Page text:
^ the nominee and the controversial President who nominated him
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Our nation is politically unready to handle a Supreme Court nomination, but that’s what we have. So what do we do about it ?
There WILL be hearings. There WILL be a vote. The likelihood is that Kavanaugh will be confirmed. There will also be political consequences, none of them helpful. Should the vote be put off ? I don’t see how that would do any less political damage. He has been nominated by a President whose performance is grievously suspect and whose very fitness for office looks well beyond the pale of acceptable. Mr. Trump has aroused the worst of our politics, a typhoon of anger and a backlash of outrage. In this climate even a fully Constitutional act — and a Supreme Court nomination is all of that — struggles for basic acceptance.
A nomination to the Supreme Court should not about politics. It wasn’t always this way. The only unavoidable political component is that presidents try to nominate someone who will judge Constitutional issues the way he or she would like. Other than that, politics should be left aside when confirmation is the question.
Unhappily, my view is at present not how nominations are treated. The Kavanaugh hearings will be long and loud, dominated by Senators grandstanding their partisan views of the Court, asking questions either to destroy the nominee or to pamper him. Few, if any, are the Senators who will actually try to assess Kavanugh’s suitability for confirmation; and even these Senators will only appear to assess, doing so because their constituents are about evenly. divided, and they, the Senators, hope not to be judged by. how they decide on the nomination.
Heroes there are none in this demeaning show of buncombe and blather.
I would like to offer you, my readers, an informed opinion of Judge Kavanugh’s suitability: but how many of you care ? How many of you want to assess him on the facts rather than his political effects ? Perhaps in a future column i will assess him. I’ve read several of his opinions in actual cases and read the facts of those cases besides. There is a story there. How many of you want to hear it ?
In Louis Brandeis’s time, 100 years ago, nominees rarely testified at the Senate. (John Marshall Harlan, Sr. was the first to do so, in 1877.) They did not campaign for the job. Their friends did that, and their opponents opposed. Qualifications and legal honor were the issues in Brandeis’s long confirmation battle. This battle was then a rarity. (Brandeis was Jewish, and while never said, that was the big big issue.) Few nominees faced any kind of opposition. Nominations weren’t a big deal. Nominees were confirmed as quickly as two days after nomination, most by unanimous vote.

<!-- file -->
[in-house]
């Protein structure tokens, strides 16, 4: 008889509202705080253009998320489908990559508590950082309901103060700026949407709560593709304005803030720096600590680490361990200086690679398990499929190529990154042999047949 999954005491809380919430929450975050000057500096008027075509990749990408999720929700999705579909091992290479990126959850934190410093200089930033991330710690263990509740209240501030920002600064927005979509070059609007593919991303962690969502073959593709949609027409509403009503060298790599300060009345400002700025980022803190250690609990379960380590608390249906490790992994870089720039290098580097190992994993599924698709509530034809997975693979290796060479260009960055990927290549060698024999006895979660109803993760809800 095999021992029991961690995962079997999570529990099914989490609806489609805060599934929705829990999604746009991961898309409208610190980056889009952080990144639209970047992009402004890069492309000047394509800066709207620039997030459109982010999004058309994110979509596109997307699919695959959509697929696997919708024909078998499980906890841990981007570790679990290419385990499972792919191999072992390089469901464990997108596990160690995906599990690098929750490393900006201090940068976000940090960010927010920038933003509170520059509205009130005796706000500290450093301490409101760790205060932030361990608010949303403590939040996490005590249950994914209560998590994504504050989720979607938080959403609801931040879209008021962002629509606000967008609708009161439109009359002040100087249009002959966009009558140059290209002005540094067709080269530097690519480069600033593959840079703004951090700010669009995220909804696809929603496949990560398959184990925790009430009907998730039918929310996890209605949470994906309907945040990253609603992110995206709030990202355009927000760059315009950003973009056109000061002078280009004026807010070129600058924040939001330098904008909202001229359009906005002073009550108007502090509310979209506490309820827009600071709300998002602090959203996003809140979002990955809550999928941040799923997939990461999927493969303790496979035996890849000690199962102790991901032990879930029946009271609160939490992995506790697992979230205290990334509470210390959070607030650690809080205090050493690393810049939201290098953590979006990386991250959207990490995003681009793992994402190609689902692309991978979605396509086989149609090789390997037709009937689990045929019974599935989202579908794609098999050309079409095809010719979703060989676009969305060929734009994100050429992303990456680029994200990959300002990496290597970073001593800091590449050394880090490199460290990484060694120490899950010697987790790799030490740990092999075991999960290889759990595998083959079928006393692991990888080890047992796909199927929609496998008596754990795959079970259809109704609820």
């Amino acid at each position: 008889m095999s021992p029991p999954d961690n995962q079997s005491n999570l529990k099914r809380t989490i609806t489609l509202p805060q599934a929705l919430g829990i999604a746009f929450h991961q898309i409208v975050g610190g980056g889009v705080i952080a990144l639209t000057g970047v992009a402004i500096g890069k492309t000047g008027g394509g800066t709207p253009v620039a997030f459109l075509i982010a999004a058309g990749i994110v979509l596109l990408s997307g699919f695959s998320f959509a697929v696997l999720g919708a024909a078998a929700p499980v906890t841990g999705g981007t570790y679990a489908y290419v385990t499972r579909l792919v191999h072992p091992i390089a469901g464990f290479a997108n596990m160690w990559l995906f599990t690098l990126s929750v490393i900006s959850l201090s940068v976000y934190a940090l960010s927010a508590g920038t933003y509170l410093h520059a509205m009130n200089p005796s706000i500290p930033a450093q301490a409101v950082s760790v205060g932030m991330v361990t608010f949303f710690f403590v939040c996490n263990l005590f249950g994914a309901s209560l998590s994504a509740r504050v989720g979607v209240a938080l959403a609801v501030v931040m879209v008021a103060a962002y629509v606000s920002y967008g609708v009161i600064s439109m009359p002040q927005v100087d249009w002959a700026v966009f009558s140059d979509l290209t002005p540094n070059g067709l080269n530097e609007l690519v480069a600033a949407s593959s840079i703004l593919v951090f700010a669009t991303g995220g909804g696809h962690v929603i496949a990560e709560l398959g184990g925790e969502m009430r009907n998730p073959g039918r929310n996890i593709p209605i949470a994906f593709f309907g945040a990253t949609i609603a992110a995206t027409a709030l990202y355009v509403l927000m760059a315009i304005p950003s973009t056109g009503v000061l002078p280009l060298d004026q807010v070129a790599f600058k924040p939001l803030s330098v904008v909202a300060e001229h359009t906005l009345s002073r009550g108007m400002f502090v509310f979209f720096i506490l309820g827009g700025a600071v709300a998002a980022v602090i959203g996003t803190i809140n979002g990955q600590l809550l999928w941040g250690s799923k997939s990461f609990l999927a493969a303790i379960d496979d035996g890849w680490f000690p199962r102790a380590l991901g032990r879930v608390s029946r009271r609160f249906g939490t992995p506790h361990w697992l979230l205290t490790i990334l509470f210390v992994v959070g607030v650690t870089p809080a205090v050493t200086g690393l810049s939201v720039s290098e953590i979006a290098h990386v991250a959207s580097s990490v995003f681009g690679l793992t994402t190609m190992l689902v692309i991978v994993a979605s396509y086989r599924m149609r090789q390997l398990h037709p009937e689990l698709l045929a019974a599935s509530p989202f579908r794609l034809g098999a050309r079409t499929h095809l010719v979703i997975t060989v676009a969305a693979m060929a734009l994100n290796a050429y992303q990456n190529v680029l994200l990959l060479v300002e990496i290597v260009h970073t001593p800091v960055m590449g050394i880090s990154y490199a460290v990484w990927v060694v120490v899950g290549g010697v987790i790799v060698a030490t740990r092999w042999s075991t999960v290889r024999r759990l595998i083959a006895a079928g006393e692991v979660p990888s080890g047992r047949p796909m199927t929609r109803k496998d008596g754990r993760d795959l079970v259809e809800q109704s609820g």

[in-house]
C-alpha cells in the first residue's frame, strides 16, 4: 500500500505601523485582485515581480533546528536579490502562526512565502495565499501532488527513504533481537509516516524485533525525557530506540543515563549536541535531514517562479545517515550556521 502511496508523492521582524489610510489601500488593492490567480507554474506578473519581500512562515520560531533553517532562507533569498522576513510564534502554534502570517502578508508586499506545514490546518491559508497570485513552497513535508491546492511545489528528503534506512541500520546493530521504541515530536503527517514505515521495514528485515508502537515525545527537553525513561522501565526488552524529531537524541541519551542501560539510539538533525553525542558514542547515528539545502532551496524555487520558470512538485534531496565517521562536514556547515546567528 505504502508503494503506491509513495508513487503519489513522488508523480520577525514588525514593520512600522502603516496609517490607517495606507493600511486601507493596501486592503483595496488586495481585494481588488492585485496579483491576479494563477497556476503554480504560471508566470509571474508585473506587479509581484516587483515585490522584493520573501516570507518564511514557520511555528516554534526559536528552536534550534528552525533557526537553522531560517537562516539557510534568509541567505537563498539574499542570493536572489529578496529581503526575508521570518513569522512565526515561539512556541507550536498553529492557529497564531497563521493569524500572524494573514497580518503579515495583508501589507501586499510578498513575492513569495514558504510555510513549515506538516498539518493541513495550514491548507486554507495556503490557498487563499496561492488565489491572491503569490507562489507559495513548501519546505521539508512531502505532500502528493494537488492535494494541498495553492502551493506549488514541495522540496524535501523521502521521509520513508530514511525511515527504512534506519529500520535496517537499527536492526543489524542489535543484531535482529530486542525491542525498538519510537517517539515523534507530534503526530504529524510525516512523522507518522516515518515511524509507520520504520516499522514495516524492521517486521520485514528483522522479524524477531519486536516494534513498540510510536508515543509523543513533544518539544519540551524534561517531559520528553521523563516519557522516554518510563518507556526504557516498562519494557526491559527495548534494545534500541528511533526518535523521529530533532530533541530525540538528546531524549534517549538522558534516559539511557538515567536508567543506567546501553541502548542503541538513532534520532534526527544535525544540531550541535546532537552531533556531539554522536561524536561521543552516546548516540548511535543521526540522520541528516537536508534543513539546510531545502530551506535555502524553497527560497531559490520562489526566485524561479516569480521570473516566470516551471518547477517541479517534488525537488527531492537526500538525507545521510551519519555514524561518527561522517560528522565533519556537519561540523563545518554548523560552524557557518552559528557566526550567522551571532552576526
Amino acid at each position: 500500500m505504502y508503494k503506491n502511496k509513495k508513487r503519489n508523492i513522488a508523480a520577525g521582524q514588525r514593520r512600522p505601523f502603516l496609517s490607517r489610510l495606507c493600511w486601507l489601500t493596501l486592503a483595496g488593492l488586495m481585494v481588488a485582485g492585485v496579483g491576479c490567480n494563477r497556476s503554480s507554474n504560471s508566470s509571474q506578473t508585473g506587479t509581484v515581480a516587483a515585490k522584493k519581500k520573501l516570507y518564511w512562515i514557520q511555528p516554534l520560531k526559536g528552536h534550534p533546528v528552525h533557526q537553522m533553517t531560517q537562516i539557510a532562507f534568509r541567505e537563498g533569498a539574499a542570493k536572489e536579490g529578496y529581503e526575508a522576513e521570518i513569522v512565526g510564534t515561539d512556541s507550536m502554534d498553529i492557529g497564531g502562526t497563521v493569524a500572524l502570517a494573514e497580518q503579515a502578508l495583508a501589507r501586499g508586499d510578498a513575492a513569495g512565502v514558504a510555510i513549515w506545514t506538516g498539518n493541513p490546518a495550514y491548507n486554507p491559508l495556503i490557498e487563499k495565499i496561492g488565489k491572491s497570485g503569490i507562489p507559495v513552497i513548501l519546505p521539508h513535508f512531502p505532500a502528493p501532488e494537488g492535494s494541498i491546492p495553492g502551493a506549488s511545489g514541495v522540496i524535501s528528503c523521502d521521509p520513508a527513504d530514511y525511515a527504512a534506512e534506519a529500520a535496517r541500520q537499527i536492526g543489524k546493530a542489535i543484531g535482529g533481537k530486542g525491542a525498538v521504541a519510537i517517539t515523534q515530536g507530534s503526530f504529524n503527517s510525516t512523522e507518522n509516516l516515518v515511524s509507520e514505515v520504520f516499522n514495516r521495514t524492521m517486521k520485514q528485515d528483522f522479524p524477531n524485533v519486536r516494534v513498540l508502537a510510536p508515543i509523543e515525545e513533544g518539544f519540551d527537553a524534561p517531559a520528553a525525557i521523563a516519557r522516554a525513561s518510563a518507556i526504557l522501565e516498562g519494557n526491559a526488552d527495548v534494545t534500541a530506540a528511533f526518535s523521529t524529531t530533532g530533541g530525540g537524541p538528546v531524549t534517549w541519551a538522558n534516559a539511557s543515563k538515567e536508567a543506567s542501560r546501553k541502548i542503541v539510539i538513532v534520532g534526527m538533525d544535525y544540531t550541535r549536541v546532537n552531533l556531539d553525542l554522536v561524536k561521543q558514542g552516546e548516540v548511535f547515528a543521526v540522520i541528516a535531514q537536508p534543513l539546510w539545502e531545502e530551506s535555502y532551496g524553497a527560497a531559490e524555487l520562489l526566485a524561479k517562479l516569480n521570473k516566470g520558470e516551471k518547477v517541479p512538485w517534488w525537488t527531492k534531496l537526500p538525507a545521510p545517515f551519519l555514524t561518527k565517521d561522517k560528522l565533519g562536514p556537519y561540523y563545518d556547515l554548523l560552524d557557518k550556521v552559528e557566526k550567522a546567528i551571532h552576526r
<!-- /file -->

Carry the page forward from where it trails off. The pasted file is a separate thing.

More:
All sorts of lawyers ended up on the High Court, from diverse work backgrounds. Not so today.
Much reform is needed if the High Court is to revert to at least approximating its original design: appointments for life in order to insulate the Justices from any kind of political input, much less retribution. I would suggest the following, knowing full well that my suggestions have scant chance of adoption in the current shape of Court nominations :
( 1 ) nominate people who have not spent their entire legal careers as judges. Choose electeds, corporate lawyers, union lawyers, public defenders, prosecutors, law school professors.
( 2 ) refrain from having nominees testify personally at hearings where they will be asked unanswerable questions, and questions improper to answer, whose purpose is to embarrass the nominee or worse
( 3 ) make it clear that the “advise and consent” clause of Article II, by which the Senate is given the power to confirm or reject Presidential nominees to office, includes the implied phrase “which consent shall not be unreasonably withheld,” so that the bad faith move made in 2016 by Senator McConnell — refusing to hold hearings on President Obama’s nominee — can never again happen.
( 4 ) establish a custom that, whatever the background of a nominee, the next nominee cannot be of the same. For example, Judge Kavanaugh is a Federal judge. Under my suggestion, the next nominee cannot be a Federal judge, or even not a judge at all. And let the next nominee after that be of a different background than the prior two.
( 5 ) look less to a nominee’s legal philosophy than to his or her record of innovation and ad hoc advocacy. I am skeptical of all legal philosophies, knowing, as Justice Holmes so well wrote, “the ;life of the law is not logic, it is experience.” The law is far better served by common sense than by ideological commitments. The Constitution was an experiment; nothing like it had ever been tried except at the municipal level. It should be treated as an experiment now : an attempt to provide rules for promoting the General Welfare. The Constitution’s precepts seemed to those who ratified it to work better than any alternatives. “Work better” does not mean work perfectly. We should not expect interpretations of the Constitution to rise to exactitude.
As I have written before, the most fateful decision made by the Framers was to have a written Constitution. Other nations have accepted an unwritten one. Unwritten constitutions are freer to be flexible, to meet exigencies. Written ones tend inevitably to a conservatism arising from being written more than from what the present disputes require. But a written Constitution is what we have. The last thing Justices should do is to add an extra layer of conservatism to the conservation arising from it being written.
Let these my suggestions and this my argument infuse the future of our actual Supreme Court nominations and purposes.
—- Mike Freedberg / Here and Sphere